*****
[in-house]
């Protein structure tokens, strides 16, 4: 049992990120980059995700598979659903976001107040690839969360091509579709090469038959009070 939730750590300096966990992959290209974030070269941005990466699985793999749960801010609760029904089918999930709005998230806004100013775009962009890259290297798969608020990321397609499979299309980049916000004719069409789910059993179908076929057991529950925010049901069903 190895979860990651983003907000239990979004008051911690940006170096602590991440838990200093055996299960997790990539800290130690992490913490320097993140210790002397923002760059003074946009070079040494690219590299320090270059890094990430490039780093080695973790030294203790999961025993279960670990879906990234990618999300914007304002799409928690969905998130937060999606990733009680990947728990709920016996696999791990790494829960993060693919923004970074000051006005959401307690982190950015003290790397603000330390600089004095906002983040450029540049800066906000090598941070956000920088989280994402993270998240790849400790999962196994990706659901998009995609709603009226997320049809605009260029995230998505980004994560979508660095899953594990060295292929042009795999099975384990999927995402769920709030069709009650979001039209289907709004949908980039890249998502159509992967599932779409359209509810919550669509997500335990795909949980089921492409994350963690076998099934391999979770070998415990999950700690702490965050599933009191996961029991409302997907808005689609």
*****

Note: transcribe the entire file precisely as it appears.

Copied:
[in-house]
């Protein structure tokens, strides 16, 4: 049992990120980059995700598979659903976001107040690839969360091509579709090469038959009070 939730750590300096966990992959290209974030070269941005990466699985793999749960801010609760029904089918999930709005998230806004100013775009962009890259290297798969608020990321397609499979299309980049916000004719069409789910059993179908076929057991529950925010049901069903 190895979860990651983003907000239990979004008051911690940006170096602590991440838990200093055996299960997790990539800290130690992490913490320097993140210790002397923002760059003074946009070079040494690219590299320090270059890094990430490039780093080695973790030294203790999961025993279960670990879906990234990618999300914007304002799409928690969905998130937060999606990733009680990947728990709920016996696999791990790494829960993060693919923004970074000051006005959401307690982190950015003290790397603000330390600089004095906002983040450029540049800066906000090598941070956000920088989280994402993270998240790849400790999962196994990706659901998009995609709603009226997320049809605009260029995230998505980004994560979508660095899953594990060295292929042009795999099975384990999927995402769920709030069709009650979001039209289907709004949908980039890249998502159509992967599932779409359209509810919550669509997500335990795909949980089921492409994350963690076998099934391999979770070998415990999950700690702490965050599933009191996961029991409302997907808005689609």